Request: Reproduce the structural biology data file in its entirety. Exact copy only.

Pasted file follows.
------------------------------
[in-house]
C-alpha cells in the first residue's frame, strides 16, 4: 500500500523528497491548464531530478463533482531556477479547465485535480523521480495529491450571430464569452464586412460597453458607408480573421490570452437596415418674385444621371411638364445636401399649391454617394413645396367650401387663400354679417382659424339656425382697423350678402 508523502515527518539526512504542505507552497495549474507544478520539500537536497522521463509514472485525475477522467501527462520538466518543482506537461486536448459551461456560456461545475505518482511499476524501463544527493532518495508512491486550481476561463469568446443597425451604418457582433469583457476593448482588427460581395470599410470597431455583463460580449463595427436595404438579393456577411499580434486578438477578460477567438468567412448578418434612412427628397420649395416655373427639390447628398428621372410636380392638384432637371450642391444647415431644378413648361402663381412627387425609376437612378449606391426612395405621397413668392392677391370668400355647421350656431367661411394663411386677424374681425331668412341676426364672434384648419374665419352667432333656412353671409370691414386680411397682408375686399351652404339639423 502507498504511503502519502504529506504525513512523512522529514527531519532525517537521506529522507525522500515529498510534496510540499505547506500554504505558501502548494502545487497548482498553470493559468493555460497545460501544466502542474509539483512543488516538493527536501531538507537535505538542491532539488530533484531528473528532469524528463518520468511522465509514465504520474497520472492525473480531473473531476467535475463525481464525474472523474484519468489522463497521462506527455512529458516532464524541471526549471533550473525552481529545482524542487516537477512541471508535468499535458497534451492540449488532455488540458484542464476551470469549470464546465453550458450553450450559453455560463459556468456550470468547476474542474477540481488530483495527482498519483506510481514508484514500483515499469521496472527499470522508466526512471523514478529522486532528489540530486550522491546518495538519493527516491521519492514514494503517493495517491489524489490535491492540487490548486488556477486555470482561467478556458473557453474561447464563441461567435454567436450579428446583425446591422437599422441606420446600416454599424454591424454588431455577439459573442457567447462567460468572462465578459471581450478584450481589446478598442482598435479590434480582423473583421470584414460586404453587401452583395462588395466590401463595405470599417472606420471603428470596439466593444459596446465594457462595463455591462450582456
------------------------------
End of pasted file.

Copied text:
[in-house]
C-alpha cells in the first residue's frame, strides 16, 4: 500500500523528497491548464531530478463533482531556477479547465485535480523521480495529491450571430464569452464586412460597453458607408480573421490570452437596415418674385444621371411638364445636401399649391454617394413645396367650401387663400354679417382659424339656425382697423350678402 508523502515527518539526512504542505507552497495549474507544478520539500537536497522521463509514472485525475477522467501527462520538466518543482506537461486536448459551461456560456461545475505518482511499476524501463544527493532518495508512491486550481476561463469568446443597425451604418457582433469583457476593448482588427460581395470599410470597431455583463460580449463595427436595404438579393456577411499580434486578438477578460477567438468567412448578418434612412427628397420649395416655373427639390447628398428621372410636380392638384432637371450642391444647415431644378413648361402663381412627387425609376437612378449606391426612395405621397413668392392677391370668400355647421350656431367661411394663411386677424374681425331668412341676426364672434384648419374665419352667432333656412353671409370691414386680411397682408375686399351652404339639423 502507498504511503502519502504529506504525513512523512522529514527531519532525517537521506529522507525522500515529498510534496510540499505547506500554504505558501502548494502545487497548482498553470493559468493555460497545460501544466502542474509539483512543488516538493527536501531538507537535505538542491532539488530533484531528473528532469524528463518520468511522465509514465504520474497520472492525473480531473473531476467535475463525481464525474472523474484519468489522463497521462506527455512529458516532464524541471526549471533550473525552481529545482524542487516537477512541471508535468499535458497534451492540449488532455488540458484542464476551470469549470464546465453550458450553450450559453455560463459556468456550470468547476474542474477540481488530483495527482498519483506510481514508484514500483515499469521496472527499470522508466526512471523514478529522486532528489540530486550522491546518495538519493527516491521519492514514494503517493495517491489524489490535491492540487490548486488556477486555470482561467478556458473557453474561447464563441461567435454567436450579428446583425446591422437599422441606420446600416454599424454591424454588431455577439459573442457567447462567460468572462465578459471581450478584450481589446478598442482598435479590434480582423473583421470584414460586404453587401452583395462588395466590401463595405470599417472606420471603428470596439466593444459596446465594457462595463455591462450582456